Last and definitely not least, Apple unveiled a serious move into video content production, called Apple TV Plus. Dedicated to "the best stories ever told," the service will feature high-profile content from a variety of big names – Steven Spielberg, Jennifer Aniston, Reese Witherspoon and Jason Momoa were some of the stars who appeared on stage.
Again, we don't know how much it's going to cost, but it will involve a monthly fee and it will work across all Apple devices. It's coming to more than 100 countries later this year, and will use downloads rather than streaming. You can think of it as Apple trying to be HBO as well as Apple.
Apple is adding some improvements to the existing TV app as well as launching its own programs, including iTunes movie integration and easier navigation, and it's introducing a separate service called Apple TV Channels at the same time.
The idea is you only pay for the channels you need, and access them all through the one TV app on your Apple devices. HBO, Showtime, and Starz are three of the channels that are going to be available, and live sports and movies get pulled in too (assuming you've subscribed to the necessary channels).
Apple has come up with something to do with its cash and it is going to have to outbid Netflix in order to get the best shows. In the near term it is going to be selling those shows to a smaller audience of Apple product users than the vast number of Android, Microsoft and smart tv users that will be outside its ecosystem.
Subscription business models are being implemented everywhere and Apple has struggled because it has not had one. This range of announcements for TV, news and gaming all point towards the company seeking to take a slice out of providing content others create in return for access to its ecosystem, which is very much in line with iTunes model. There is definitely money in it but I’m not sure investors were buying Apple stock because they thought of it as an agglomerater. There has been distinct lack of products that come anywhere close to the iPhone’s wide ground-breaking appeal and little chance of one appearing any time soon.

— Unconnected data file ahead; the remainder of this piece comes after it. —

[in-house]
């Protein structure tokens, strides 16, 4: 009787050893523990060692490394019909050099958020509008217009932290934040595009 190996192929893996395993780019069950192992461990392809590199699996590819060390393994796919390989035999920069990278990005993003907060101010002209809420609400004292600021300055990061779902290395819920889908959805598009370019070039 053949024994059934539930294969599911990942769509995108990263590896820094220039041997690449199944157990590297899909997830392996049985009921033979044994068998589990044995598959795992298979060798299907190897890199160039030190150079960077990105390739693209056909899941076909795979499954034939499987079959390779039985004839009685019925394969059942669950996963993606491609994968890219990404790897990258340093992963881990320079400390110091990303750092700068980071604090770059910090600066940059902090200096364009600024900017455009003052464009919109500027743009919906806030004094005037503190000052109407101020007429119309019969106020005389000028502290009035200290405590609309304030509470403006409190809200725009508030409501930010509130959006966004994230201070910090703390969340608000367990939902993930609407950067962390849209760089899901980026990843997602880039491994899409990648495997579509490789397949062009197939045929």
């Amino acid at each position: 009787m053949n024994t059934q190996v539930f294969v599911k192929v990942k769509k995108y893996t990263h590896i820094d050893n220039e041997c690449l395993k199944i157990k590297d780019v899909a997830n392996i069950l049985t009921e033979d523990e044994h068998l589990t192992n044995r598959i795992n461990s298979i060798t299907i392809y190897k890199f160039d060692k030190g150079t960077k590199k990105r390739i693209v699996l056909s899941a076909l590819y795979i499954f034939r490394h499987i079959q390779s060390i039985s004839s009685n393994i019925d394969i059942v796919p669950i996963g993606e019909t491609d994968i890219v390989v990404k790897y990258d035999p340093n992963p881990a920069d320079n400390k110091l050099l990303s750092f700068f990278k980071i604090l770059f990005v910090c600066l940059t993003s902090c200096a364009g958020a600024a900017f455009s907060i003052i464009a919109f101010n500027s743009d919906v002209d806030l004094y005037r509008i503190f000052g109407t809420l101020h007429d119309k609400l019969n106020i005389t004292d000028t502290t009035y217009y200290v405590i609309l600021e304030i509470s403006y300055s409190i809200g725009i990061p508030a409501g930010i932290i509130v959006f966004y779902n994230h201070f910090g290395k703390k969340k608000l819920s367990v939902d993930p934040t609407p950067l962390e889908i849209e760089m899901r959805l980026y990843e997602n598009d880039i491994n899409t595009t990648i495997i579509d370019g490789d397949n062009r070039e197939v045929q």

The share has posted two large medium-term corrections during the course of the decade, each lasting about 18 months and being resolved with a clear upward break. It is now forming a third such congestion area and is short-term overbought following an impressive rebound.
Netflix’s growth is now focused on overseas markets suggesting India is where the company’s growth trajectory resides. Apple is engaged in a high cost competition with the company but it has cash and Netflix is losing about $3 billion a year. The share rebounded impressively in January but has lost momentum over the last couple of months as it tests the region of the October high. A break in the short-term sequence of higher reaction lows would confirm at least near-term resistance in this area.